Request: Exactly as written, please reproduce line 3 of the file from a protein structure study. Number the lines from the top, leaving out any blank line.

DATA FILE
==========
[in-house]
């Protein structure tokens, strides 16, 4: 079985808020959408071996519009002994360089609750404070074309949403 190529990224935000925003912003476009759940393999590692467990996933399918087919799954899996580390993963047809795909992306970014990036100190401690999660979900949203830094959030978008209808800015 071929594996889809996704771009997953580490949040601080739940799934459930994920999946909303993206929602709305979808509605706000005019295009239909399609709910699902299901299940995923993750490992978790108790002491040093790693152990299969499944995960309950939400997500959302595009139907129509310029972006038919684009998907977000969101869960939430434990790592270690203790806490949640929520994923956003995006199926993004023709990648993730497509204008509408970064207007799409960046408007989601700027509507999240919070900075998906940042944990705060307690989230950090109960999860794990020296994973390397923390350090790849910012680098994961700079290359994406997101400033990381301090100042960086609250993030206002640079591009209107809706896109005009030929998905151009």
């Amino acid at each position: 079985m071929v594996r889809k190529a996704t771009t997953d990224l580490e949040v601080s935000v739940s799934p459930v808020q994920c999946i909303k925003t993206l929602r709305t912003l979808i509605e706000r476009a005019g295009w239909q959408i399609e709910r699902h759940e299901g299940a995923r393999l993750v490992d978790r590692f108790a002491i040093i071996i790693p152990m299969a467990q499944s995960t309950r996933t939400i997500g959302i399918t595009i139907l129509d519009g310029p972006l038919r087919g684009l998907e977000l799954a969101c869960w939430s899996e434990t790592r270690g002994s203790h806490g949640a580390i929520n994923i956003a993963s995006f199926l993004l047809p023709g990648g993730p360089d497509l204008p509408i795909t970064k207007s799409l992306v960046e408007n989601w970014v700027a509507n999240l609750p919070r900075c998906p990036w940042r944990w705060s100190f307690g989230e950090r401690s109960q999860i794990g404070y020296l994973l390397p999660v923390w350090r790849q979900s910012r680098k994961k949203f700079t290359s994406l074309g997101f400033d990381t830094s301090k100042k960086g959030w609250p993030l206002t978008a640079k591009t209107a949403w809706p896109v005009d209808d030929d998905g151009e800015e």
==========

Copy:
């Amino acid at each position: 079985m071929v594996r889809k190529a996704t771009t997953d990224l580490e949040v601080s935000v739940s799934p459930v808020q994920c999946i909303k925003t993206l929602r709305t912003l979808i509605e706000r476009a005019g295009w239909q959408i399609e709910r699902h759940e299901g299940a995923r393999l993750v490992d978790r590692f108790a002491i040093i071996i790693p152990m299969a467990q499944s995960t309950r996933t939400i997500g959302i399918t595009i139907l129509d519009g310029p972006l038919r087919g684009l998907e977000l799954a969101c869960w939430s899996e434990t790592r270690g002994s203790h806490g949640a580390i929520n994923i956003a993963s995006f199926l993004l047809p023709g990648g993730p360089d497509l204008p509408i795909t970064k207007s799409l992306v960046e408007n989601w970014v700027a509507n999240l609750p919070r900075c998906p990036w940042r944990w705060s100190f307690g989230e950090r401690s109960q999860i794990g404070y020296l994973l390397p999660v923390w350090r790849q979900s910012r680098k994961k949203f700079t290359s994406l074309g997101f400033d990381t830094s301090k100042k960086g959030w609250p993030l206002t978008a640079k591009t209107a949403w809706p896109v005009d209808d030929d998905g151009e800015e």